The idea of keeping tendencies in check is a complex one because much of what happens that keeps the echoist trapped is unconscious and has often become a way of being established in infancy. Spending time with a therapist and analysing what happens in the individual mind of each echoist, consciously and unconsciously, creates an opportunity to see what leads to the kind of thinking that perpetuates their echoism. In nearly all the minds of echoists, there is an internal voice that is not only critical and punitive but which seems to be an authority over the self. It acts as if it is superego (or conscience), but instead of working to help the individual make good and healthy decisions, it warns against doing anything that might enable growth or propel the echoist towards healthy relationships in which the individual’s voice can be nurtured and heard. This internal voice acts as a god and purports to know everything and to be superior (for it is a narcissistic voice often internalised from a narcissistic parent). Once a recovering echoist is aware of this voice and can tell it apart from her emerging voice, she can then question its authority and make more decisions that are in her interest.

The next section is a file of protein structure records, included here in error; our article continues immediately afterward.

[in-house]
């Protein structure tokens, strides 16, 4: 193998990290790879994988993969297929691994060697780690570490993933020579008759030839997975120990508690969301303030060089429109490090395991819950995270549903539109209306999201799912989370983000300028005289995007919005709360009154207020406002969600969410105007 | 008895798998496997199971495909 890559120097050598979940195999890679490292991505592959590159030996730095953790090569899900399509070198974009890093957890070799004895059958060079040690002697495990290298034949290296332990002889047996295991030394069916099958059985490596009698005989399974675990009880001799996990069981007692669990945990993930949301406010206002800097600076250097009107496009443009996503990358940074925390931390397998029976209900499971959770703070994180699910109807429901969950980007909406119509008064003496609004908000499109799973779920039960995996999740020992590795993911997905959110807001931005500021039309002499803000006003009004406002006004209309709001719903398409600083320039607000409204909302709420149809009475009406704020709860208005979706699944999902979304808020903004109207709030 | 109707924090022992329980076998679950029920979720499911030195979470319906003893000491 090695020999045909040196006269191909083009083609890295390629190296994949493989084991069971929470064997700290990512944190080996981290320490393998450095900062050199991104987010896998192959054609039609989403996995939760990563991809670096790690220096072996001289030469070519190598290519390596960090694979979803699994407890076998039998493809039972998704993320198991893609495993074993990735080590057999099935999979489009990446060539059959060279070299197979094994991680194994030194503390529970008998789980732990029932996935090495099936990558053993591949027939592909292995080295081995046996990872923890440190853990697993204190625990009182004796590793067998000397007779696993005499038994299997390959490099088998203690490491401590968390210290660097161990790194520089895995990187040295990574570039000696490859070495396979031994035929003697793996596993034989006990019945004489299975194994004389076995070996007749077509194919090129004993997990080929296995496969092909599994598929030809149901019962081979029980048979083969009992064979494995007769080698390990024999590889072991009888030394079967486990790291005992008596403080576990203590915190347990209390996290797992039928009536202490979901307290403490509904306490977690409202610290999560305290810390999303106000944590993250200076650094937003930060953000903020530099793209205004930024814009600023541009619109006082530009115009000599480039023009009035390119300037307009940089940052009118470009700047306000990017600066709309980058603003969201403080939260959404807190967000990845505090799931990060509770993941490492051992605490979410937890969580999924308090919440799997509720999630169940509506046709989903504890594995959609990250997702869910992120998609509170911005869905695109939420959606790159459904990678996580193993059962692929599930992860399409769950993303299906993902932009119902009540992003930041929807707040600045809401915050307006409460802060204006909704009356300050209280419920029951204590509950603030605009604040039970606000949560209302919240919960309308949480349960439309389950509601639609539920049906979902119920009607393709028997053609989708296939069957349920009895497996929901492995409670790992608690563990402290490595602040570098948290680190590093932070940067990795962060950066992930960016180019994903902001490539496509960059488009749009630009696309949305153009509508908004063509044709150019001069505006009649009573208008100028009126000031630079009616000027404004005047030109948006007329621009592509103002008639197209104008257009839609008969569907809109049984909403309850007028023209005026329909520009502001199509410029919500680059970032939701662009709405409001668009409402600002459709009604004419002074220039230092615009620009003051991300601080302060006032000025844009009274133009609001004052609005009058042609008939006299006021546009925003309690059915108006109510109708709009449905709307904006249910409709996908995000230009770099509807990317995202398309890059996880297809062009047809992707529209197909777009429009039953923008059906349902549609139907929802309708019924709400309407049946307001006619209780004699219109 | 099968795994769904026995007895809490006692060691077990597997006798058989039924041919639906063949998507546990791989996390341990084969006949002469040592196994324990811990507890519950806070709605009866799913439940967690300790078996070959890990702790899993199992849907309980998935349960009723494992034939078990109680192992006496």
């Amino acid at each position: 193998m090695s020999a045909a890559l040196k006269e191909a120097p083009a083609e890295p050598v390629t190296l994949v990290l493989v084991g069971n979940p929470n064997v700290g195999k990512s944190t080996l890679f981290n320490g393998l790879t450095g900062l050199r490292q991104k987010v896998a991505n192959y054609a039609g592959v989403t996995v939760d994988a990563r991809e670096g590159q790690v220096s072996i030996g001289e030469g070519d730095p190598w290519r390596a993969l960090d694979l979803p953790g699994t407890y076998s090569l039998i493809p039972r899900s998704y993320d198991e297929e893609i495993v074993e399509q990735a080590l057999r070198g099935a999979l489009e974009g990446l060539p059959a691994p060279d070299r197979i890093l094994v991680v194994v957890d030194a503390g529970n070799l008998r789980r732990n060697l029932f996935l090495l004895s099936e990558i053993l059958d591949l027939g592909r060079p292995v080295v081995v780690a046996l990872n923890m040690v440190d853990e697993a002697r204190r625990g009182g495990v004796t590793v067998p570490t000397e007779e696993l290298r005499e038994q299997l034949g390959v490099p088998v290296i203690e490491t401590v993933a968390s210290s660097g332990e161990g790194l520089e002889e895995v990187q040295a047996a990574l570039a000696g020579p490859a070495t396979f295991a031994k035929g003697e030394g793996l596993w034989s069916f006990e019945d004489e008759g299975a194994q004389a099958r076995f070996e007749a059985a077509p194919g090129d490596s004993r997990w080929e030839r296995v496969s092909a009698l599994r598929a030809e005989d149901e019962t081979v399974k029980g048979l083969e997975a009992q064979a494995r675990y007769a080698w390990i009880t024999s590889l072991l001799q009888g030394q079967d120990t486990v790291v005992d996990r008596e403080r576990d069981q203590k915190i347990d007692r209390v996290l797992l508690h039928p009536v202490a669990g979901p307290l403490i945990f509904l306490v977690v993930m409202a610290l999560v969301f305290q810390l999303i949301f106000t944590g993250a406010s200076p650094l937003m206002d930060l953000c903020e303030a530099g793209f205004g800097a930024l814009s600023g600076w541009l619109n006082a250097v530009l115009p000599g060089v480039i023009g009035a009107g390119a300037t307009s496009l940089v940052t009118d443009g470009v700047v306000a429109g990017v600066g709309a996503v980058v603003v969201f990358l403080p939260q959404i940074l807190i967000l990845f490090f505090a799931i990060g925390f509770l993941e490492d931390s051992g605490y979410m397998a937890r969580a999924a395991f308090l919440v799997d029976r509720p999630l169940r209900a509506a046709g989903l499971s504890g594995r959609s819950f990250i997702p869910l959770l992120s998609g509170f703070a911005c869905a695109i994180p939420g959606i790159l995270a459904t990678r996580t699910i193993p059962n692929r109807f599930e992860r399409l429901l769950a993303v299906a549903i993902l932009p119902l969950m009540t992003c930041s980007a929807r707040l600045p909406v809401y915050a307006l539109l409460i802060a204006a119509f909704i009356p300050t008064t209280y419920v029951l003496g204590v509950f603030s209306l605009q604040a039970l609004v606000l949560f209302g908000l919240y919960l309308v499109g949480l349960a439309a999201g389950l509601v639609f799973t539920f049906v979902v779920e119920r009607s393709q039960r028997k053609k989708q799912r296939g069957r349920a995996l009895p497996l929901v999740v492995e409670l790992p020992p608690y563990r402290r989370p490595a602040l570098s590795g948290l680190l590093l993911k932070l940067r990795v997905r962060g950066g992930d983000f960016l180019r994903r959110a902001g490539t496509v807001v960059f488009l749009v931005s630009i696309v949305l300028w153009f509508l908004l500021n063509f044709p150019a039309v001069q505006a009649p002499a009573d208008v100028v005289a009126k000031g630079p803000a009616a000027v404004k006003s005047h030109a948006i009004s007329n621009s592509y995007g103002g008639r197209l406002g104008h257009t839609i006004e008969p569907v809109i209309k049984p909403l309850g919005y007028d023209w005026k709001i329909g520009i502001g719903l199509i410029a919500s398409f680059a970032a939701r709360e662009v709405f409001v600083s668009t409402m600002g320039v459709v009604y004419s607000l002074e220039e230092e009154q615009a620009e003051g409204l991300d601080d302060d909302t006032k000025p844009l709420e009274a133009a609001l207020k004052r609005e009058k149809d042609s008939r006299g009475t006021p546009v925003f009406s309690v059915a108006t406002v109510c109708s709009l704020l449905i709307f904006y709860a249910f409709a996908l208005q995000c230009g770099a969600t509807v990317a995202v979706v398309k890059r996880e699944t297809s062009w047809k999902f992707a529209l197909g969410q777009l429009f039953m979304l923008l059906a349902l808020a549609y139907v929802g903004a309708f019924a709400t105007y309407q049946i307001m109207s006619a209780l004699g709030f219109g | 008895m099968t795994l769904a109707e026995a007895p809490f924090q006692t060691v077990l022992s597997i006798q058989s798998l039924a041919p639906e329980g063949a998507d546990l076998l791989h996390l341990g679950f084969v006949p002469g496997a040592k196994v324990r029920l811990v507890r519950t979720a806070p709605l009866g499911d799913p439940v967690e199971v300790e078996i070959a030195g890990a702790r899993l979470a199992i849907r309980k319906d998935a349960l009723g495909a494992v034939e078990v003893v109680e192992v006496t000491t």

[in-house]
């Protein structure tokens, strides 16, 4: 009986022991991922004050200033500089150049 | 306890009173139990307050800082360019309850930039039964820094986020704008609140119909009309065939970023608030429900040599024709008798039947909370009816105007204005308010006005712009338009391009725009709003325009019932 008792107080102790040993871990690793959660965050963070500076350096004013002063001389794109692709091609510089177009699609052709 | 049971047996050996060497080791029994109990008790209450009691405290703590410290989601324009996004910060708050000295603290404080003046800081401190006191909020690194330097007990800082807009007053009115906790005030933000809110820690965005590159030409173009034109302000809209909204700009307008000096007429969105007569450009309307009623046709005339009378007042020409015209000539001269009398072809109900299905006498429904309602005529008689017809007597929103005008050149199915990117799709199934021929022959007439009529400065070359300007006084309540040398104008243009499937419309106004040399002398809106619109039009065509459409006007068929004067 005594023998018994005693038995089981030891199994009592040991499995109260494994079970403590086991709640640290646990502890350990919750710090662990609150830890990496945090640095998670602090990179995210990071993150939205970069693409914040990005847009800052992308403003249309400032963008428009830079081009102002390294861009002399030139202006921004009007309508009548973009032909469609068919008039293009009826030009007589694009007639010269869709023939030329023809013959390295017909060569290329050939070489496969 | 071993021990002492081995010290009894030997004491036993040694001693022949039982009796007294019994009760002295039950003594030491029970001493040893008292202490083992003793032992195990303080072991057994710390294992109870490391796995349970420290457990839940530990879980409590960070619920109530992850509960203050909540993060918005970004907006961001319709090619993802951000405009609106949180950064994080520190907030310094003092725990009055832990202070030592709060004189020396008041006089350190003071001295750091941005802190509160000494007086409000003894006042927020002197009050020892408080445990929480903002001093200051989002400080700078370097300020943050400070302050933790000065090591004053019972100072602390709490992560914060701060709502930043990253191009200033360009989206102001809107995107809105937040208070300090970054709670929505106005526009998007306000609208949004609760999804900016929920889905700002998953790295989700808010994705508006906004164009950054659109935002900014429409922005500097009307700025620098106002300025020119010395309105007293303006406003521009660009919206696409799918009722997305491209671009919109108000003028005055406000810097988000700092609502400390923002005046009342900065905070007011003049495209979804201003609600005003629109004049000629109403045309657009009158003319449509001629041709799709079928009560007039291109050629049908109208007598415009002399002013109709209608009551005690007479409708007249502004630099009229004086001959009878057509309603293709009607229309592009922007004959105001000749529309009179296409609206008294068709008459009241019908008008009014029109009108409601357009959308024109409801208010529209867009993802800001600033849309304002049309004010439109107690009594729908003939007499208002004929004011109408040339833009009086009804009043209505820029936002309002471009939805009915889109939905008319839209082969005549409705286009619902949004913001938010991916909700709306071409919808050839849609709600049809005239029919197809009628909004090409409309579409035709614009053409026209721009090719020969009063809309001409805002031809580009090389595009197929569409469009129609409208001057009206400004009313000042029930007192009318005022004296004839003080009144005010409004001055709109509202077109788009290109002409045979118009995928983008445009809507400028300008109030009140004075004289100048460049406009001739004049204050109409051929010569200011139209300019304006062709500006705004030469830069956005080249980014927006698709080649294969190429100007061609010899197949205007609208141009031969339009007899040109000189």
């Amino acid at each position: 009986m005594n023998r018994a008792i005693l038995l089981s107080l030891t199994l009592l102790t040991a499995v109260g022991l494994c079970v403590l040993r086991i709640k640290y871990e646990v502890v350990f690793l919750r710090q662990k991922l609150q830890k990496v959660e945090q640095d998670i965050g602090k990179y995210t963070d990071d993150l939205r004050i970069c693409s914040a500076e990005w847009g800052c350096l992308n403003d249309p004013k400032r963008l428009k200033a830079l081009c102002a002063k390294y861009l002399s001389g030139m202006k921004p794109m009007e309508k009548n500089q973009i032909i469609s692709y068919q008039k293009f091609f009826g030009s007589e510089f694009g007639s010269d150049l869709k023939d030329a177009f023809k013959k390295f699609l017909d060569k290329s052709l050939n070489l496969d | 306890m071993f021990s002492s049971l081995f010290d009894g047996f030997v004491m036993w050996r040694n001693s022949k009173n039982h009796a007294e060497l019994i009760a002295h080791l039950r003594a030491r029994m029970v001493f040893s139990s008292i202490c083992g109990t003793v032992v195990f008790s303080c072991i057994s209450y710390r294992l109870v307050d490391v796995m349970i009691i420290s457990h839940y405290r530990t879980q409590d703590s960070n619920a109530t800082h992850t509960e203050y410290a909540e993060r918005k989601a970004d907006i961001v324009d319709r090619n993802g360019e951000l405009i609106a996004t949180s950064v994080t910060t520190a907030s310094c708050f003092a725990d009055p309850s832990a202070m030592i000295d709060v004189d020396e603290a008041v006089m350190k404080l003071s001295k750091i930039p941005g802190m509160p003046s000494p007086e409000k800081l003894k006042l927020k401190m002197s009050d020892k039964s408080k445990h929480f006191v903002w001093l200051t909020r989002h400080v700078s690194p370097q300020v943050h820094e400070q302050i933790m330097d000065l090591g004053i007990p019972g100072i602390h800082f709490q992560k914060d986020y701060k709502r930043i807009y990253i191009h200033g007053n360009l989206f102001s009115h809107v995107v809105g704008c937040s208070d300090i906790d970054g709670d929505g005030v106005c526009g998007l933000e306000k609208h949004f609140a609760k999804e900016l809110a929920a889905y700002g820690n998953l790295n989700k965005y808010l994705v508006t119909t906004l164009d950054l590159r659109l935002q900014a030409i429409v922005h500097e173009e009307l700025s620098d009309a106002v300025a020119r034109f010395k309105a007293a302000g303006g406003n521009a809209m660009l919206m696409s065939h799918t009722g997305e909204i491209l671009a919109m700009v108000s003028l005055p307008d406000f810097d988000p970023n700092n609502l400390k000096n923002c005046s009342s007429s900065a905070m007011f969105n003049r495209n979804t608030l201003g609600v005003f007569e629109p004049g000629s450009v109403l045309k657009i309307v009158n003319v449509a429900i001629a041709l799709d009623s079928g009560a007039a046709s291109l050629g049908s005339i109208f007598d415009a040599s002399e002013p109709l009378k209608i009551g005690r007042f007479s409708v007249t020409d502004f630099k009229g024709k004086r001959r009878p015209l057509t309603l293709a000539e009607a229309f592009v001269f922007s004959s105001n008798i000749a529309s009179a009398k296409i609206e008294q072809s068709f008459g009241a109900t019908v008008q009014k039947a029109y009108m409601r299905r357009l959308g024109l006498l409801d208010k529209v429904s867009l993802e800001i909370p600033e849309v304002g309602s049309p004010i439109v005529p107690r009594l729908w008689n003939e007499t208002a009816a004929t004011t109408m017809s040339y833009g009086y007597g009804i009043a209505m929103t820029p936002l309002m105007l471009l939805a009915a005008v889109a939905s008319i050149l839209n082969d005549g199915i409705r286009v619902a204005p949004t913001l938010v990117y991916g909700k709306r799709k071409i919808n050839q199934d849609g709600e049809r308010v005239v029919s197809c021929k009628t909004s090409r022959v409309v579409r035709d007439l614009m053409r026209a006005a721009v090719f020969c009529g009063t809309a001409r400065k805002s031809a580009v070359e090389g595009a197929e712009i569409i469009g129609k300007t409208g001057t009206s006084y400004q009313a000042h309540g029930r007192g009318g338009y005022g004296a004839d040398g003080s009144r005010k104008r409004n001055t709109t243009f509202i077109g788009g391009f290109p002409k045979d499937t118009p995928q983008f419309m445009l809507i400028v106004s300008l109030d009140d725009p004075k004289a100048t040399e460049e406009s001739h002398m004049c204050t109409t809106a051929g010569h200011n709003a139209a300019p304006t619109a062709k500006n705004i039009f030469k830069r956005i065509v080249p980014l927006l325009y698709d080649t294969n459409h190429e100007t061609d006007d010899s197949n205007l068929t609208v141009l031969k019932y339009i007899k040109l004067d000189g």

There are now many courses which include echoism as part of training or CPD undertaken by therapists. If you think you are an echoist and are looking for a therapist who understands echoism, you should feel free to ask them if they are familiar with the term.
Echoists are often very creative and express themselves more comfortably through other art forms. If you find speaking aloud difficult, you may want to bring things into therapy to help you communicate aspects of yourself until you feel more confident. These might include paintings, poetry, creative writing, etc. Again, it is worth discussing this in an initial contact or an assessment with a therapist.
If you feel you are not the person with the issue, or that you would be wasting somebody's valuable time, or that you are less important or valuable than others, and you worry that what you have to say is not relevant, you almost certainly need to seek help and to find a therapist who is committed to helping you; to understand yourself and your roles in relationships. If you can relate to three or more of the traits above and, chiefly, if you are in a long term or have repeated relationships with narcissists, you may well be an echoist.